Caydee Savinelli of Syngenta spoke at PCBA
I like bugs and want to keep most of them. We (she and husband) are the kind of people that move turtles out of roads. Syngenta’s business is agriculture. We need to find better ways to feed the world and we need pollinators.
Agriculture is America’s top export and we lead the world. 97 percent of 2 million farms in America are owned by families or family businesses. US farmers provide 18 percent of the world’s food supply on 10 percent of the world’s farmland. US consumers spend about 10 percent of their income on food while consumers in other countries spend 13-35 percent. The global value of pollinators is estimated to be between 120 and 220 billion dollars while in the US, the value of honey bee pollination alone is estimated to be $15 billion dollars. Native bees and other pollinators provide $3 billion dollars of pollinator services. Of more than 200,000 US beekeepers, 5 percent are commercial and manage 70 percent of US hives. Another 15 percent are sideliners (attempting to make a profit with fewer than 300 colonies) and 80 percent are hobbyists. Most Person County beekeepers are hobbyists.
Are bees going extinct? Most present agreed with speaker that honey bees are not going extinct though lots of others are worried about it. It’s much harder to study the native bees. Keeping bees healthy IS getting harder pushing up beekeeper costs. Many interacting factors affect bee health: Parasites, diseases, poor bee nutrition (lack of variety in diet and lack of suitable habitat), changing weather patterns, pesticides (both those used in the hive and those used in agriculture), beekeeper management, lack of genetic diversity (weakening resistance to pest and disease), and queen failure. Crop protection products are produced in response to Americans’ need for perfect (not bug-eaten, not even bug-touched) food. Product development, including synthesis and biological screening, field screening and toxicology studies, government and scientific review, launch, marketing and continuing stewardship, takes 9 to 14 years and may cost 250 to 300 million dollars for ONE product.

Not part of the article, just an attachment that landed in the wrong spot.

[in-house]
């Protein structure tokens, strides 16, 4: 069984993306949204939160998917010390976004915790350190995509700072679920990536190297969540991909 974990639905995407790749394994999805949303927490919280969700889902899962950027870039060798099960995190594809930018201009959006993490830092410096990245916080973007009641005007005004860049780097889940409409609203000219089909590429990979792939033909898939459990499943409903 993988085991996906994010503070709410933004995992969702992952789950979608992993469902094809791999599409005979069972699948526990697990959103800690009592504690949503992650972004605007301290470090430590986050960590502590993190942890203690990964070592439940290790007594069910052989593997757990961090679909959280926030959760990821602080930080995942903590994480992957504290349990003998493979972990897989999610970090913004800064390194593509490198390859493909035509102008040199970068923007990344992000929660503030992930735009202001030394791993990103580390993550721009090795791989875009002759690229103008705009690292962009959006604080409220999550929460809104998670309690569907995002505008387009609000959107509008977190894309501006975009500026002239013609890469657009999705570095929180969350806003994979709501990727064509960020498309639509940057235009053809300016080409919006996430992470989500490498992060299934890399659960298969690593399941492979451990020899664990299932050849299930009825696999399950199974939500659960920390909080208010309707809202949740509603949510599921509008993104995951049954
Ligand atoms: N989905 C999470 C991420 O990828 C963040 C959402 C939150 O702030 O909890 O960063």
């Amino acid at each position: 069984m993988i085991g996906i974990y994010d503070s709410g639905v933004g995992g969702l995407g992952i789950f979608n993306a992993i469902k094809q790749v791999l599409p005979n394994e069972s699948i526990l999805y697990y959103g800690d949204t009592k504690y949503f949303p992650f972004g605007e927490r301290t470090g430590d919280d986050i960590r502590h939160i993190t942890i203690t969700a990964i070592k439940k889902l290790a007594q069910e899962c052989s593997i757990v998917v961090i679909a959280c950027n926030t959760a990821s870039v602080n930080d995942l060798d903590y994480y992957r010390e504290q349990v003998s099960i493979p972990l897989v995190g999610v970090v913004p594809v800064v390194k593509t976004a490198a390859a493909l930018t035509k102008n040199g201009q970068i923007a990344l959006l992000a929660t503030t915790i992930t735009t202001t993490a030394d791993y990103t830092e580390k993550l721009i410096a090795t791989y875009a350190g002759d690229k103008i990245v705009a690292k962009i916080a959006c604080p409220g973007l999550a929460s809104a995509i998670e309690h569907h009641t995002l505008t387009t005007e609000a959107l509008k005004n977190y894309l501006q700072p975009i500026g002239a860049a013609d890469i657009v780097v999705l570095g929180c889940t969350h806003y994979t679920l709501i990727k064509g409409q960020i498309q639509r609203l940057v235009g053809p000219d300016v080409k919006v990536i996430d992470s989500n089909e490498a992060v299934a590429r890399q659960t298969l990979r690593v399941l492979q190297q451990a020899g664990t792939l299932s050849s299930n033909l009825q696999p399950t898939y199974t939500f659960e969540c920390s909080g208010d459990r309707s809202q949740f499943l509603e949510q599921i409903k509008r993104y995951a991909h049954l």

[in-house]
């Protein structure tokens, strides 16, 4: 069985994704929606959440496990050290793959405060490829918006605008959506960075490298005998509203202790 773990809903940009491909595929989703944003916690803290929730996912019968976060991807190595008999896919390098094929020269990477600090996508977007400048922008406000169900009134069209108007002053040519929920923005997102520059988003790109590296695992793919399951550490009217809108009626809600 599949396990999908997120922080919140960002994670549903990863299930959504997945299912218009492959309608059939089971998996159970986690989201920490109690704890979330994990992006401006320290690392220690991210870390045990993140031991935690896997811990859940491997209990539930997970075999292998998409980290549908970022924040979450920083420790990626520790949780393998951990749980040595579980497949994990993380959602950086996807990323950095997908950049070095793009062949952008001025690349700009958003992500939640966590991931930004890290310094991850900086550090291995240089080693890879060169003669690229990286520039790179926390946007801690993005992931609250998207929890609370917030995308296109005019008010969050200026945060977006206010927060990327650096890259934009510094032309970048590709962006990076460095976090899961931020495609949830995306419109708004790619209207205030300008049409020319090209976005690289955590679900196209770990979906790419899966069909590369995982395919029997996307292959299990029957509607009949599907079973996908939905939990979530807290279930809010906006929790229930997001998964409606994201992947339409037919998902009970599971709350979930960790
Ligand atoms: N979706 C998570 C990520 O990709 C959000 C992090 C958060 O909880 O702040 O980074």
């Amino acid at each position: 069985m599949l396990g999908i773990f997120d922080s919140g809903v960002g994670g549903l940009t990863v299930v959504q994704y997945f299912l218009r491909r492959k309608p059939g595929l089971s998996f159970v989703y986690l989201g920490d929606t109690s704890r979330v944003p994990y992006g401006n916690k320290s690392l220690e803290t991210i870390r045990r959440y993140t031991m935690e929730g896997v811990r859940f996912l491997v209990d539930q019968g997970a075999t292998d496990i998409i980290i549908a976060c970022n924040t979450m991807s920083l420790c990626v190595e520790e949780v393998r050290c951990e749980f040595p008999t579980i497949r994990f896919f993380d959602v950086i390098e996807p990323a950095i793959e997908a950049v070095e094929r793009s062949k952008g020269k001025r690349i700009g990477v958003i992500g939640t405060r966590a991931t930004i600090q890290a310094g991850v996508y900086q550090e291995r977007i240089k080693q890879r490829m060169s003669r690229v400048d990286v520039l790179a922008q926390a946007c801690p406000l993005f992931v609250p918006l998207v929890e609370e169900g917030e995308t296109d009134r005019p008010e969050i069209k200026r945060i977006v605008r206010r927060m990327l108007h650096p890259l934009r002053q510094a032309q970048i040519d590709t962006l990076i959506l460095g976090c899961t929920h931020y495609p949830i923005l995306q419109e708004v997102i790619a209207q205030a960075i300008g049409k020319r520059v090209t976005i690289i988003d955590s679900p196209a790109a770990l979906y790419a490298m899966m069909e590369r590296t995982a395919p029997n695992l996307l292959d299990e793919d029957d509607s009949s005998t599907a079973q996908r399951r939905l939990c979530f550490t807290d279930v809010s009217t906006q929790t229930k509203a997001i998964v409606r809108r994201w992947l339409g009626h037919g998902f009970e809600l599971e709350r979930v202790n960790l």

Neonicotinoids are safer for the people who apply them than the alternatives and they are a good IPM tool, but they are highly toxic to bees so label directions … which are the LAW … prohibit their use during bloom periods when bees might be in the area. And soil-applied neonicotinoids are safer for bees than aerial sprays, for instance. Honey bee venom itself is pretty toxic … at high doses. Too much of anything, from nicotine to caffeine, aspirin, table salt and sugar, can kill you.
The dose makes the poison. Neonicotinoids are helping the Florida citrus growers who are battling the citrus greening diseases carried by introduced Asian Citrus Psyllid. The disease can kill a tree in 7 years that otherwise might be productive for 15 or more years. Canola is the most important crop in western Canada and there is no evidence that neonicotinoid treatments are putting bees at risk. Syngenta considers continuing education about their product an important part of their mission, encouraging users to follow label instructions (which must be approved by EPA) and to consider pollinator health … for instance by spraying late in the day after pollinators quit flying. Their Operation Pollinator tries to create habitat and forage for honeybees and other pollinators. As a result of this project to encourage people to plant more bee forage they have helped create pollinator gardens at AT&T, UNC-G, NC State, the Glencoe Mill Village near Burlington and on more than 100 golf courses in 26 states.
Syngenta is one of the founding members of the Honey Bee Health Coalition, with work groups on nutrition and forage, hive management, crop pest management and cross-industry collaboration. Syngenta is also helping to support the Bee Informed Partnership, working directly with beekeepers to identify best management practices.